COVID-19 Damages: Ezekwesili Replies Chinese Govt’s Bashing


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Former Education Minister, Oby Ezekwesili has vowed not to back down in her claims that China owes Africa billions of dollars in compensation for its poor handling of the COVID-19 pandemic.

She restated her claim in a rejoinder published by The Africa Report on Sunday.

In a controversial article published by Washington Post on April 16, the former Vice President (Africa Region) at the World Bank noted that the continent deserved to be paid a compensation for the damages COVID-19 pandemic is inflicting on lives and livelihoods.

However, the Chinese Government through its Embassy in Nigeria on May 3 said her submissions “make no sense at all”.

But the Co-founder of Transparency International, who described the Chinese government’s response as ” prickly”, vowed not to back down in her demand until they are met.

According to her, the Chinese government missed an opportunity to address the serious issues she raised in her previous piece.

She maintained that all 54 countries in Africa, including her country Nigeria, were now “struggling to respond to the disruptive effects of China’s failure to take responsibility for a pandemic that could have been easily contained and localised to avoid the ruin it has caused our continent and the world at large.”

“Since Beijing failed to adhere to basic scientific and research transparency in the critical early days of the COVID-19 outbreak in Wuhan, it must accept responsibility with humility.

“Therefore, a legitimate demand for accountability and payment of penalties by rich and powerful countries for damages their behaviours do to vulnerable people ought not to attract the kind of sour response China released,” she observed.

She highlighted six points that the Xi Jinping administration must consider.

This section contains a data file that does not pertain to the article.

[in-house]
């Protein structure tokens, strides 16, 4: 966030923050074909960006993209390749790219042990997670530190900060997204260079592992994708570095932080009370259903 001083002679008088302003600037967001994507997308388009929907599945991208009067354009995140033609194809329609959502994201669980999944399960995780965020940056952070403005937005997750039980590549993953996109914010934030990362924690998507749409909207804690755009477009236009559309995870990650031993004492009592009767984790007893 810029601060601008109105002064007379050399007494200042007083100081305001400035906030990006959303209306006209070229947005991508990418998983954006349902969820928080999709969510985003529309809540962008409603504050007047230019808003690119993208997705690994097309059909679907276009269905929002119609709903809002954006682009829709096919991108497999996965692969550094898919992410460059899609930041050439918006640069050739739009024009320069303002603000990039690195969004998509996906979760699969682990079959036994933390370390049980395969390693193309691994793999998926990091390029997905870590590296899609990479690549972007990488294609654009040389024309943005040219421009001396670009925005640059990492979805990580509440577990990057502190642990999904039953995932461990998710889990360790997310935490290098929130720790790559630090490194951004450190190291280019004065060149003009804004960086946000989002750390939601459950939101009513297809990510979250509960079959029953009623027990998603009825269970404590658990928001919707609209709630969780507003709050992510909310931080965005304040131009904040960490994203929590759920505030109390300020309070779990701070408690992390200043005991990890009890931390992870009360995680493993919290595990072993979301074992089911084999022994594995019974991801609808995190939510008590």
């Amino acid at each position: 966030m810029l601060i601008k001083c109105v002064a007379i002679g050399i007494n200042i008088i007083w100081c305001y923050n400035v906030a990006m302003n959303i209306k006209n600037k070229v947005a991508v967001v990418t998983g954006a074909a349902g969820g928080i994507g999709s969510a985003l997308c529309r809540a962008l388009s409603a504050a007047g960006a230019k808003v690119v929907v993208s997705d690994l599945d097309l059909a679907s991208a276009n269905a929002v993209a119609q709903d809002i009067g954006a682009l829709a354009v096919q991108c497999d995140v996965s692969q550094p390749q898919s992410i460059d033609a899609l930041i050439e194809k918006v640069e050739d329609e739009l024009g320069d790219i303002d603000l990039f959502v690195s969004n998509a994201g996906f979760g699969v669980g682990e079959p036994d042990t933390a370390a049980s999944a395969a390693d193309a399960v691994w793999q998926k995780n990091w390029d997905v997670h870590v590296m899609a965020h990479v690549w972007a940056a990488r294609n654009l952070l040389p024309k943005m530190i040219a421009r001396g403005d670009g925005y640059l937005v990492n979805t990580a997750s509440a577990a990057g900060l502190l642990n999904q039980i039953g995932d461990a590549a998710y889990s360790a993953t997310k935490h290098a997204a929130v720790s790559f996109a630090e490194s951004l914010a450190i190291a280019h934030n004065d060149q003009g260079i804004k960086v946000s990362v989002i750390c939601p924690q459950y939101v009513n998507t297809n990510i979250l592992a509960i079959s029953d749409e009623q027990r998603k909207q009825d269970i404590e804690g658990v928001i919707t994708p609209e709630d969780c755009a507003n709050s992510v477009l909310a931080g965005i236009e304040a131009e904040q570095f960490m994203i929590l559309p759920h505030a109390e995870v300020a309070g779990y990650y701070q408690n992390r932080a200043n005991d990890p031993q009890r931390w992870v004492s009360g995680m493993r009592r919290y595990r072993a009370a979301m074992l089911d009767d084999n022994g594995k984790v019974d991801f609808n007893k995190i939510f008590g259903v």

Ezekwesili noted that it was now clear from information available in the public domain that China’s “opaque handling” of COVID-19 at the onset exacerbated the problem.

Secondly, she stated that China’s “acts of negligence in December and early January resulted in a fast-spreading global pandemic that collapsed the continent’s economic growth from 2.9% in 2019 to negative 5.1% in 2020.

“Most importantly, China should, in the interim, take responsibility and ease the severe fiscal pressure on our countries, by announcing a cancellation of over $140bn in loans its government, contractors and banks have advanced to Africa over the last two decades.

“Following this debt cancelation, an international consortium made up of the G20, China, Africa Union Commission and global institutions like the United Nations, World Bank and IMF should be constituted to assess the full extent of damages and the compensation due.”

She explained that the third point was that Africa would no longer be lackeys to any world powers. She said in accusing her of “dancing to the tune of others”, China revealed its “appalling mindset” towards Africans.

“We do not dance to the drumbeat of any country or any continent — our sole tune is the African Beat,” the ex-Nigerian Solid Minerals minister noted.

She said that the Fourth point remained that China has a problem with transparency, stressing that “Beijing has so far failed to embrace my suggestion to allow an Independent International Panel of Experts to review and assess China’s handling of the COVID19 pandemic. Why?

“Is China afraid of full disclosure that can help the world learn vital lessons on how to manage global threats and risks better?”

The Fifth point, Ezekwesili noted, was that a global “New Normal” required faster prevention of COVID-19-like global health disasters and as such powerful countries should commit to “absolute transparency and removal of information asymmetries”.

“Sixth, it should be in China’s historic and conscientious national interest to prevent future exploitation of vulnerable countries by economic superpowers. I did acknowledge previous global risks that similarly emanated from other rich and powerful countries and injured Africa’s economic growth and development.

“I find it hard to believe that China, given its history and experience with colonial mistreatment, would want this cyclical pattern to continue. Do the authorities in Beijing really want Africans to simply accept harmful actions of rich and powerful countries?” Ezekwesili queried.

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